Mama had the good fortune to see our Giant’s beat the Phillie’s in person at AT&T park in San Francisco yesterday. Being a fanatic for the orange and black myself, I was hoping to accompany her, but the ballpark only offers one day per season dedicated to doggie admission. So, Wilbur and I had the pleasure of spending our day with Chris Wagner of Waggy’s Petsitting in Folsom, which was lovely (but certainly not playoff- game lovely).
When mama returned she relayed to me, in her exhausted and exhilarated state, her fantastic experience at the playoff game. The game was great for many reasons, the obvious ones being the Giants won, Cody Ross hit for the first RBI (again!) and the heightened sense of love from the crowd towards their team was delicious. But, the best part of the experience was not even about the game, it goes much deeper than even a playoff situation. Let me explain.
Yesterday’s playoff game took place in San Francisco, the city where my mama lived for many years as an adult and she grew up only 15 miles from this spectacular city, so for her, S.F. is home. San Francisco is known for it’s ability to embrace differences and for being on the cusp on cultural change.
Mama often says that she is grateful to have grown up in the Bay Area because she was inundated with the messages of tolerance, kindness, entrepreneurialism and open- heartedness. Yesterday, these qualities of mama’s lessons embodied the crowd at AT&T park to a degree which my mama had never experienced.
Since the game was in San Francisco, the crowd was heavily weighted towards the home team, with few Phillies fans sporting their red and white pinstripes in the throng. As these red-jerseyed infidels walked the concourse there were a few boos and catcalls, or course, but not what you’d expect. And not what these Phillies fans expected either.
You see, when mama approached one of our opponent’s fans, his comment was “I’ve had one guy boo me and ten people ask me if I was enjoying my stay in San Francisco.” He found this very strange, as he had expected confrontation.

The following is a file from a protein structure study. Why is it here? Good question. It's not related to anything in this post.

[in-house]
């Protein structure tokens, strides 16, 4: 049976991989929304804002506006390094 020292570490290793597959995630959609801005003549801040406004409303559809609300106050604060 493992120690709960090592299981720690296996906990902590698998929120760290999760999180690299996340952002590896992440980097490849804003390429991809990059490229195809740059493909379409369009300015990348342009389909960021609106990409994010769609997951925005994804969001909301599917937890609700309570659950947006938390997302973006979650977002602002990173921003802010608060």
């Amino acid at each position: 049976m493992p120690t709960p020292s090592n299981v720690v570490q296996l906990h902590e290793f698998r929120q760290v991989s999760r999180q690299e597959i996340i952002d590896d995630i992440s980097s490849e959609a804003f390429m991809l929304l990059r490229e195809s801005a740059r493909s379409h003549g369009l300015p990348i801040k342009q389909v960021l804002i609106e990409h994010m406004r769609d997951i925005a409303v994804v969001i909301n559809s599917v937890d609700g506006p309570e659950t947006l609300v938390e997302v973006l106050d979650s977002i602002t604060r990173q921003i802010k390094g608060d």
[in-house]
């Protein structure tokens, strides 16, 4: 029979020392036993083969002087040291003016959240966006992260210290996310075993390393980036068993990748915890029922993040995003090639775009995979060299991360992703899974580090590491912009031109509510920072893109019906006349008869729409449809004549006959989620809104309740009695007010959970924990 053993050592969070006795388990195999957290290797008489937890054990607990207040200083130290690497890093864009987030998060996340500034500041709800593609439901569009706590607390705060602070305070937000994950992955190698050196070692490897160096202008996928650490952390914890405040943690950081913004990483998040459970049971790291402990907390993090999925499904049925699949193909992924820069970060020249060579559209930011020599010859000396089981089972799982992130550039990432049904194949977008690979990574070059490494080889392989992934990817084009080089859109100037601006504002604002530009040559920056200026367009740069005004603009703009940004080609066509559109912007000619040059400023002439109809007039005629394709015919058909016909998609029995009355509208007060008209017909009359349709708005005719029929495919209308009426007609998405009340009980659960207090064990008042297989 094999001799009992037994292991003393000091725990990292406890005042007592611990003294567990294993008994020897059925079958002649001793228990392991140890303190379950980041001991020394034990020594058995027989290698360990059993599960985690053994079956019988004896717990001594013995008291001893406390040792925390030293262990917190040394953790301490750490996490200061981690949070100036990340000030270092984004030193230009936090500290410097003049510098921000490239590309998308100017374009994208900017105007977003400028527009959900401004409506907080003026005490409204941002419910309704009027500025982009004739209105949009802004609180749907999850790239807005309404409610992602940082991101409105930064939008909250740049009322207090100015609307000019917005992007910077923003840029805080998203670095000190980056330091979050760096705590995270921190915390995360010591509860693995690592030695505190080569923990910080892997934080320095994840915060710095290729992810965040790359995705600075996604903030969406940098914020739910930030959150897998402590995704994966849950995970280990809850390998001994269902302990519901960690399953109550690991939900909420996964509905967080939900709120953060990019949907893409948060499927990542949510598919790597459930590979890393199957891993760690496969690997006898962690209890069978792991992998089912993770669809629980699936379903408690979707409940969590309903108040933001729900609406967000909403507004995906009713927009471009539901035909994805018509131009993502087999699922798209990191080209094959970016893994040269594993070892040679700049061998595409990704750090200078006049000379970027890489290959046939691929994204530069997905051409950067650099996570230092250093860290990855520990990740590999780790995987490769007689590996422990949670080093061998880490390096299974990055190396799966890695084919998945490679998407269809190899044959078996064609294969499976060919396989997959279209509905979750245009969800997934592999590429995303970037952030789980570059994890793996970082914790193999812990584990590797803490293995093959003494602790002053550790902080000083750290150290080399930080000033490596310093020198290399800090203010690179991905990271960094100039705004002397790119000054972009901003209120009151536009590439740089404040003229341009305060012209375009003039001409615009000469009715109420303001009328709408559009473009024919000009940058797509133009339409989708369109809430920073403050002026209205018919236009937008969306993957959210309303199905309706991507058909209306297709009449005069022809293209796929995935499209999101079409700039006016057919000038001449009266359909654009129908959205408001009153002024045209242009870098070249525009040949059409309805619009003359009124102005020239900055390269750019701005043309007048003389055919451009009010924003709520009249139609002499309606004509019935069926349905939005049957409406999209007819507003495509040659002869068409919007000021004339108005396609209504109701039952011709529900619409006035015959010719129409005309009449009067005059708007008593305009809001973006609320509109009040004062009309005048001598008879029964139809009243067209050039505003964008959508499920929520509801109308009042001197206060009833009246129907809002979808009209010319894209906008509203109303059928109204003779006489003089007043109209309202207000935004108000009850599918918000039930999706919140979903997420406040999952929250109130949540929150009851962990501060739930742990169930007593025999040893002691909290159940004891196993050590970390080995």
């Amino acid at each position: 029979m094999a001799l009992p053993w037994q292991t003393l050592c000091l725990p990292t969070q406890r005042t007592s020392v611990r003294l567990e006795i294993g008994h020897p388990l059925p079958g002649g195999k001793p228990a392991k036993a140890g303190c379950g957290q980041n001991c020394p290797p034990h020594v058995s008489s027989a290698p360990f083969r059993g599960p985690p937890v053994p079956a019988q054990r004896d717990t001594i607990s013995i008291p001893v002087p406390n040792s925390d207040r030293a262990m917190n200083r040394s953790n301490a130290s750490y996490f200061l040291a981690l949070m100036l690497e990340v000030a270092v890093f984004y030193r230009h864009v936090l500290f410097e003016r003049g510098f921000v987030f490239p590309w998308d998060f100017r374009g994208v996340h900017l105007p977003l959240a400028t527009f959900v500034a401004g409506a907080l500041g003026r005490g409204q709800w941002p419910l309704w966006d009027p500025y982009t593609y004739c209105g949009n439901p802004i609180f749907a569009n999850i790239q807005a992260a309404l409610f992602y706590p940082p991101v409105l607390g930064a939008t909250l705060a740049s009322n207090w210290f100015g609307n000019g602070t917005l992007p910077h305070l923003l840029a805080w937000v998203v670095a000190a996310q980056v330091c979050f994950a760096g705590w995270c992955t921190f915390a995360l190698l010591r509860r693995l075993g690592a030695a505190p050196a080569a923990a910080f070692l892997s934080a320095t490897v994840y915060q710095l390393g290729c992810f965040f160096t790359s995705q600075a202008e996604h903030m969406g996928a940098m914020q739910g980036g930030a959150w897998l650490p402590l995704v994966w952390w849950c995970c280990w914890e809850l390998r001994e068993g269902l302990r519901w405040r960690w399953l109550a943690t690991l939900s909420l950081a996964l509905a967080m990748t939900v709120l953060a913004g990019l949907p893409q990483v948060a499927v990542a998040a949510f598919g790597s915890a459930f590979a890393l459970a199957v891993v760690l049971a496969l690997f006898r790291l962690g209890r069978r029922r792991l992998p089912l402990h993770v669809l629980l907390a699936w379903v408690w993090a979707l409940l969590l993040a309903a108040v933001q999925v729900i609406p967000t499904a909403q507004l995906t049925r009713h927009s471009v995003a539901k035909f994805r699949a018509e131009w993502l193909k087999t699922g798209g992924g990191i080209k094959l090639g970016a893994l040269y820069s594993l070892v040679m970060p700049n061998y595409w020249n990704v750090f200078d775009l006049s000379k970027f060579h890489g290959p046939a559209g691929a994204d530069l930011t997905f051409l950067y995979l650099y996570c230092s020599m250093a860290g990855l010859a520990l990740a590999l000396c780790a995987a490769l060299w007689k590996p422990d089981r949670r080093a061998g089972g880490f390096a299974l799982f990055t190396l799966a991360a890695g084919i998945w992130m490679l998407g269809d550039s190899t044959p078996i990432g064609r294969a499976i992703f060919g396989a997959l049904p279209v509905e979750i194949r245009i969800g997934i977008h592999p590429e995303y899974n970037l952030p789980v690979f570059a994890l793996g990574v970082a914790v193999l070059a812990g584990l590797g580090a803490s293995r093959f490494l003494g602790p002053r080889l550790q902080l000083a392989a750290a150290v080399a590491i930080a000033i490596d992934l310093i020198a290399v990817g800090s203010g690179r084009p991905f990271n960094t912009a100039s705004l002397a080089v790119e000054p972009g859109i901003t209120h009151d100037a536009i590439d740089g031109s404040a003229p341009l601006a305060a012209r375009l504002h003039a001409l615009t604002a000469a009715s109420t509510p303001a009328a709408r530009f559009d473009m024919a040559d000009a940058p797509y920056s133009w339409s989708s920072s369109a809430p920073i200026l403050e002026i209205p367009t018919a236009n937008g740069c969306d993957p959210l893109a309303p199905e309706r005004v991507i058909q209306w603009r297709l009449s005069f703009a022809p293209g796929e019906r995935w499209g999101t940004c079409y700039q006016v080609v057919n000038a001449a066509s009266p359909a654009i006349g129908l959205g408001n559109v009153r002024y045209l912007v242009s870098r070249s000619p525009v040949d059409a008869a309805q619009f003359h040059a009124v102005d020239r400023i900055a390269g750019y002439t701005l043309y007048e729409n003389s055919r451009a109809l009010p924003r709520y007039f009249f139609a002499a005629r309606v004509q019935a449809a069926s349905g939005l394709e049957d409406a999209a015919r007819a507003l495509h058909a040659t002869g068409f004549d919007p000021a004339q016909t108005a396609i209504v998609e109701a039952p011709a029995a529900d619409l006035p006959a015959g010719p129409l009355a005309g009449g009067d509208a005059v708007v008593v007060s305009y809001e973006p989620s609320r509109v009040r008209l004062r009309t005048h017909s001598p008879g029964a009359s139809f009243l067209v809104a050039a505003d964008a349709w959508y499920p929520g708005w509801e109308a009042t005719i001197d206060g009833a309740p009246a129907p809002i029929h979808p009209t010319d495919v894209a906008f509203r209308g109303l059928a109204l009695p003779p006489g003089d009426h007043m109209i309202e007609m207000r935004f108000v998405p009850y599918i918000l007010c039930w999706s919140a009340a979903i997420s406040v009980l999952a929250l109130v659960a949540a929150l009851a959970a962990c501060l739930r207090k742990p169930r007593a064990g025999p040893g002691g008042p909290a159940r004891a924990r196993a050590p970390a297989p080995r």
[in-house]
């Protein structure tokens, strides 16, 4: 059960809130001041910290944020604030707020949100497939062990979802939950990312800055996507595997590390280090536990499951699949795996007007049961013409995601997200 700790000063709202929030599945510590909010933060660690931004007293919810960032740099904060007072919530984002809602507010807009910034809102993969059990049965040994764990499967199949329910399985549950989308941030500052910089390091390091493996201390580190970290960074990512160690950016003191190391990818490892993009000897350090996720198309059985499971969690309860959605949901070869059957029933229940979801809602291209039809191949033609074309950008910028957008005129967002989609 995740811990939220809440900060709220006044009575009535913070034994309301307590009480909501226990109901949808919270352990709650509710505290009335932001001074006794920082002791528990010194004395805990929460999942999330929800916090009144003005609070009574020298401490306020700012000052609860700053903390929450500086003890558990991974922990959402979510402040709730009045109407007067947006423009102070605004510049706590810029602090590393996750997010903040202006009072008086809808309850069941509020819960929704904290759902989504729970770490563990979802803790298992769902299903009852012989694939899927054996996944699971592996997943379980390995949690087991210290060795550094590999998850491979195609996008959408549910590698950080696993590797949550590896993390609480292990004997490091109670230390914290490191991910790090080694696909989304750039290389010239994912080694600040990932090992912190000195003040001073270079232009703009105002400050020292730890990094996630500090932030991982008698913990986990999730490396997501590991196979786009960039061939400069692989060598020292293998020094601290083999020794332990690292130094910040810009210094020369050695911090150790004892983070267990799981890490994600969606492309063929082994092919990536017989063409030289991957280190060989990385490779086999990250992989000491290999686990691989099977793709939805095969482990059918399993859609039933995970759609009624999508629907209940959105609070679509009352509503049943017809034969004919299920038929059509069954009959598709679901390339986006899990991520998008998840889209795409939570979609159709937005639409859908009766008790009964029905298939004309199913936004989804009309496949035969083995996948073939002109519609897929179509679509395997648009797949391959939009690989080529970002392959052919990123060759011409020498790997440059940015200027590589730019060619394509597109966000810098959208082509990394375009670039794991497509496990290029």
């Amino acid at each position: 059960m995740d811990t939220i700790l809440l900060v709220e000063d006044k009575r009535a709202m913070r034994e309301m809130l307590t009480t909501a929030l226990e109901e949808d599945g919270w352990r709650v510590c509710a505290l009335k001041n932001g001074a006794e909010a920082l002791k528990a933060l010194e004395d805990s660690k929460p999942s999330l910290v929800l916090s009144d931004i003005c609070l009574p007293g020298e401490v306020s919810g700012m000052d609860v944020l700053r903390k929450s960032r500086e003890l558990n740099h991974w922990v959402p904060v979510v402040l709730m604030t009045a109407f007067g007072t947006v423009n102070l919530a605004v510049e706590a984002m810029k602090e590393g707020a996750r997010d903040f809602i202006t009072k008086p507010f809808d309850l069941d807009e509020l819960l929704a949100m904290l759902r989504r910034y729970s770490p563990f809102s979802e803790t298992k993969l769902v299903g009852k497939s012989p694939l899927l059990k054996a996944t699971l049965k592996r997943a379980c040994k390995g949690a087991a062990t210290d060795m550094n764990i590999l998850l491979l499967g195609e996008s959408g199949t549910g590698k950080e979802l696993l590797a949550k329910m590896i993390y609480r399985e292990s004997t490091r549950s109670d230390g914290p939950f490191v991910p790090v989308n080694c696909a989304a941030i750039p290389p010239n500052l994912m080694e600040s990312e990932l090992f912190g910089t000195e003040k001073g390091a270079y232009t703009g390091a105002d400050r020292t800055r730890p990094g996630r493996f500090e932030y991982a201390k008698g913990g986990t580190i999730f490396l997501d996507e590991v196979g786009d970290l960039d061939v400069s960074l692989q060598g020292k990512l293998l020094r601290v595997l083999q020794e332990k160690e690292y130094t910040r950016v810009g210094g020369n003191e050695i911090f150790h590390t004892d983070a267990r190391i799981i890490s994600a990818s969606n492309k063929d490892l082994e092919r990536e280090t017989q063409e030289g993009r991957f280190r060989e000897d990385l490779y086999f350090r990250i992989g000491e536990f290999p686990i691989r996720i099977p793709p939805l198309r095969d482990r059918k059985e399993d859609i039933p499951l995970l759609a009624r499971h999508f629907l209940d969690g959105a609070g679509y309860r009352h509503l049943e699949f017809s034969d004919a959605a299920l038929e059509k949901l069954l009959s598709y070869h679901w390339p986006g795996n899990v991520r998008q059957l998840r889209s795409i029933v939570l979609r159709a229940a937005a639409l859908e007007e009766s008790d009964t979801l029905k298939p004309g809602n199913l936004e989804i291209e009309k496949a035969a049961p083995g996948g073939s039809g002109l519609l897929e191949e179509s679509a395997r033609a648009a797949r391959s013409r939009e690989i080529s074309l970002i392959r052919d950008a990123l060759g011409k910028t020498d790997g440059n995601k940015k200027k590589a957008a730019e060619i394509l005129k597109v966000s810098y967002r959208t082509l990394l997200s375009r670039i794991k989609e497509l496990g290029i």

Another supporter from Philadelphia said that more people asked him, with concern, if he was being treated well in the stadium than booed him. Another shocked baseball-lover from Philly.
A female fan in full Phillie’s regalia said she had never been to California but had expected fights with the local fans, “like in Chicago and Boston”. She had only been assaulted with pleasantries and restaurant recommendations, not with words or fists, yet, strangely, she seemed disappointed. She sarcastically asked if the entire city smokes “what Timmy smokes” since everyone was ridiculously friendly and kind.
Philadelphia is known as the City of Brotherly Love, but San Franciscans taught these visiting fans a few things about what that title really means. It means being courteous and respectful even towards your rival’s supporter. We feel very proud to be a part of the City by the Bay and our victorious Giant’s.
Winning or losing, San Franciscans demonstrate dignity and respect. “Just think like a dog”, I always say, and these fans obeyed!